The Diffusion of Religions: A Sociological Perspective

Article excerpt

The Diffusion of Religions: A Sociological Perspective.

By Robert L. Montgomery. Lanham, Md.: University Press of America, 1996. Pp. xxii, 219. Paperback. No price given.

Robert Montgomery is both minister and sociologist. It was the latter occupation that shaped this book, motivating Montgomery to look for historical patterns that reveal how religious beliefs and practices move through space and time. His thesis: Whether a new religion is opposed, adopted but altered, or absorbed more or less intact is determined by historical context and intergroup relations as much by the intentions of the senders or the culture of the receivers. The "intergroup relations" rubric subsumes such diversity as the method of religious transmission (by force or not); the degree of hostility between senders and receivers; the threat of other outside forces; the stability of the indigenous moral order; social divisions among various targeted groups, the ability of those groups to resist new beliefs, and their efforts to sustain their ethnic identity; and the role of the state in its quest for power and legitimacy.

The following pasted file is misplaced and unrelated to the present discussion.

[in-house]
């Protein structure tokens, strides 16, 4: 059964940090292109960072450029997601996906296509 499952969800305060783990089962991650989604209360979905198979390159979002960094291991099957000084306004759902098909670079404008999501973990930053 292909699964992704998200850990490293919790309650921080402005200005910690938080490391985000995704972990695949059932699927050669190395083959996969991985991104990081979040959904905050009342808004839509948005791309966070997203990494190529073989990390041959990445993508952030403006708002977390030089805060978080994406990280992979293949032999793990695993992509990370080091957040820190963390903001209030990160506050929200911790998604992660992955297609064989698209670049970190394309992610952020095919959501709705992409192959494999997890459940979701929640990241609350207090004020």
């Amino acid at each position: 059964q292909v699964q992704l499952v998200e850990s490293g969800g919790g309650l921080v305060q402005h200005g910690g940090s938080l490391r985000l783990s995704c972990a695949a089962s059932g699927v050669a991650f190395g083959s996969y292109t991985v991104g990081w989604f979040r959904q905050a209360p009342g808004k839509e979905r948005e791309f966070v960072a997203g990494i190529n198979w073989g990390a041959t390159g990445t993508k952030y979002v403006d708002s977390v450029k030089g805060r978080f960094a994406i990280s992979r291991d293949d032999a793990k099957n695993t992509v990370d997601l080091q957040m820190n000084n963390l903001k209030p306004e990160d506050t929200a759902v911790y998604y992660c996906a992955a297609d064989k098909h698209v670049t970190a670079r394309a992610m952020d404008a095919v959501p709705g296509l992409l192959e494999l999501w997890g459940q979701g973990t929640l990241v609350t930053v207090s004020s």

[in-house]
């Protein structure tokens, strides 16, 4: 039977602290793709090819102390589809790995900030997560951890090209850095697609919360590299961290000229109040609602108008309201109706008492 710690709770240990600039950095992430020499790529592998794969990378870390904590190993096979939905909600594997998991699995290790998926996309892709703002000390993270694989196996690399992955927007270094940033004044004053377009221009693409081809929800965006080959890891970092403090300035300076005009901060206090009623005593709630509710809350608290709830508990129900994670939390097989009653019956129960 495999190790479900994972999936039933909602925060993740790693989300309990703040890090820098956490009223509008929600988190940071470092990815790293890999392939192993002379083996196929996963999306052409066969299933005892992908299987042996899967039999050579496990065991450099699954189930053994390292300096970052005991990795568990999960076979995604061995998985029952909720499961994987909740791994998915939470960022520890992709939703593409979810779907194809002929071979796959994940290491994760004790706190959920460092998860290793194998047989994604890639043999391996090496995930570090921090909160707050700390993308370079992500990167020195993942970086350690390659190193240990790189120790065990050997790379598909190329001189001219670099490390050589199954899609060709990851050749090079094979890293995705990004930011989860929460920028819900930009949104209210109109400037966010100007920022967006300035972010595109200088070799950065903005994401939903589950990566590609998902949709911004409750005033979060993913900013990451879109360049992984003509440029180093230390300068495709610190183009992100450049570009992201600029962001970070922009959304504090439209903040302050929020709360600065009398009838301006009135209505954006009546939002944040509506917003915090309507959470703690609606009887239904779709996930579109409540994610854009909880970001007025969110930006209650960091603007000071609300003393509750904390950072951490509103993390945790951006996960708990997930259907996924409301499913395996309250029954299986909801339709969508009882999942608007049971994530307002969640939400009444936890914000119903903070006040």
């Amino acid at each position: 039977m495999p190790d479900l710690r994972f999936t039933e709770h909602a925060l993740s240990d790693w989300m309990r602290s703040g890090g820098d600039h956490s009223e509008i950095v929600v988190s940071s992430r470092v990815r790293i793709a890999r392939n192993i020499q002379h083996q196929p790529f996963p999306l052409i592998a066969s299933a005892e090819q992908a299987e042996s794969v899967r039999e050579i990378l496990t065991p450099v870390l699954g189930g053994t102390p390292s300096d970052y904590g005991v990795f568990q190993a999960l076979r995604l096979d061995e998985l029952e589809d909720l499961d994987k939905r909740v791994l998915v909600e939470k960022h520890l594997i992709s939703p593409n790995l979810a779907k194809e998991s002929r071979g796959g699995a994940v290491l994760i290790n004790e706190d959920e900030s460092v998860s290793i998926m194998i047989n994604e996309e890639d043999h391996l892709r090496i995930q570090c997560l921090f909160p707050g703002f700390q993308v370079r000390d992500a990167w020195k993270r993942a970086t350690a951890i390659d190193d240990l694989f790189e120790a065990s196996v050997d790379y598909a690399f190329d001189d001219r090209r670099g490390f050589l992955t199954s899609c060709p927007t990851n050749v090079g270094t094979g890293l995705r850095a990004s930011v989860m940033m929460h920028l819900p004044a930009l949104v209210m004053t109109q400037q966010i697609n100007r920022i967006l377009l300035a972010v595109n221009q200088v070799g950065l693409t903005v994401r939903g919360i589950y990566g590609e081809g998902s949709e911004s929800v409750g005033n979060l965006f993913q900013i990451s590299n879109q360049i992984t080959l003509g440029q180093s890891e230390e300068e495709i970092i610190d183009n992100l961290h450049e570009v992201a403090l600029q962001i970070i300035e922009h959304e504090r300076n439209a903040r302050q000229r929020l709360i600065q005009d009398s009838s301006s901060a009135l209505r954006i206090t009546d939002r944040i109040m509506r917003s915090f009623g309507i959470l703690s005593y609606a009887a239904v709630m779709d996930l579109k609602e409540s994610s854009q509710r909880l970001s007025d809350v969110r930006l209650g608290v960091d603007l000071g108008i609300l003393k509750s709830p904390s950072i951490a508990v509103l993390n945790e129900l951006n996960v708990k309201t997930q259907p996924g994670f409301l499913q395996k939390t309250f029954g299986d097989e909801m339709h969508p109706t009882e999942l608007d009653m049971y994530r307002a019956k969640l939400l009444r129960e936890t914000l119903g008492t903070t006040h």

Armed with these concepts, Montgomery scoured the histories of Buddhism, Christianity, and Islam, looking for events that tested his theory, a prodigious undertaking that arrived at a parsimonious central conclusion (p. …

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